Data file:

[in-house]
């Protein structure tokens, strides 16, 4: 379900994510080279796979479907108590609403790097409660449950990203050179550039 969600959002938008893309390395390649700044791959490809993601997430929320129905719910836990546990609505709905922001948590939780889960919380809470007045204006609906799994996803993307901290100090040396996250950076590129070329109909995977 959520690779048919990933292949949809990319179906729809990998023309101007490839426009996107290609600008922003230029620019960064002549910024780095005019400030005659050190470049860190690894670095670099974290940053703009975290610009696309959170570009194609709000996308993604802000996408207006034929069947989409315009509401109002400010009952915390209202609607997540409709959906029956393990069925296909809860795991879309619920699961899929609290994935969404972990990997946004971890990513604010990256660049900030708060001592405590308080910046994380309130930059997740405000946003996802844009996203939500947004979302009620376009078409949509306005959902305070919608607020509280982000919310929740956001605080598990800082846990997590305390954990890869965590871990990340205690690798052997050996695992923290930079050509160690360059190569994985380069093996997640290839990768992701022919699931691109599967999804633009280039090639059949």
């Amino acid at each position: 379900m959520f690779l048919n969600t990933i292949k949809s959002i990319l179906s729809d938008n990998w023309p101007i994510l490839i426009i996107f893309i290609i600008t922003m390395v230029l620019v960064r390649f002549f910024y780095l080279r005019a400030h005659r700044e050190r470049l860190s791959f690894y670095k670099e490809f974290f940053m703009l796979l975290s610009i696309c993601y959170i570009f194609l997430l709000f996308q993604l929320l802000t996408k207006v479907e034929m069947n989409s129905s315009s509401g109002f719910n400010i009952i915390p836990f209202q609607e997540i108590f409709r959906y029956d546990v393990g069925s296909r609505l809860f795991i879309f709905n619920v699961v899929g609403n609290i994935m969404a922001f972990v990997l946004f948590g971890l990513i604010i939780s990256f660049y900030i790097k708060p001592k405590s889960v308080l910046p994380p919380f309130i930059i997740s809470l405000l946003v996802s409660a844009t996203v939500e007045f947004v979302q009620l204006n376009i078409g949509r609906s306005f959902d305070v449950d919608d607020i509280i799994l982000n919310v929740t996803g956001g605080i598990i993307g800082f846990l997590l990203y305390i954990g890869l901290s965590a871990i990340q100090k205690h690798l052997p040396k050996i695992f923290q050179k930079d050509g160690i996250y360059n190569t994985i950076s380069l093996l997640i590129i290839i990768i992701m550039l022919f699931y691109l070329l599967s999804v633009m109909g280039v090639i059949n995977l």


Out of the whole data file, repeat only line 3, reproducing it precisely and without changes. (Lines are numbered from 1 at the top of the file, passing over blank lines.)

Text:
């Amino acid at each position: 379900m959520f690779l048919n969600t990933i292949k949809s959002i990319l179906s729809d938008n990998w023309p101007i994510l490839i426009i996107f893309i290609i600008t922003m390395v230029l620019v960064r390649f002549f910024y780095l080279r005019a400030h005659r700044e050190r470049l860190s791959f690894y670095k670099e490809f974290f940053m703009l796979l975290s610009i696309c993601y959170i570009f194609l997430l709000f996308q993604l929320l802000t996408k207006v479907e034929m069947n989409s129905s315009s509401g109002f719910n400010i009952i915390p836990f209202q609607e997540i108590f409709r959906y029956d546990v393990g069925s296909r609505l809860f795991i879309f709905n619920v699961v899929g609403n609290i994935m969404a922001f972990v990997l946004f948590g971890l990513i604010i939780s990256f660049y900030i790097k708060p001592k405590s889960v308080l910046p994380p919380f309130i930059i997740s809470l405000l946003v996802s409660a844009t996203v939500e007045f947004v979302q009620l204006n376009i078409g949509r609906s306005f959902d305070v449950d919608d607020i509280i799994l982000n919310v929740t996803g956001g605080i598990i993307g800082f846990l997590l990203y305390i954990g890869l901290s965590a871990i990340q100090k205690h690798l052997p040396k050996i695992f923290q050179k930079d050509g160690i996250y360059n190569t994985i950076s380069l093996l997640i590129i290839i990768i992701m550039l022919f699931y691109l070329l599967s999804v633009m109909g280039v090639i059949n995977l």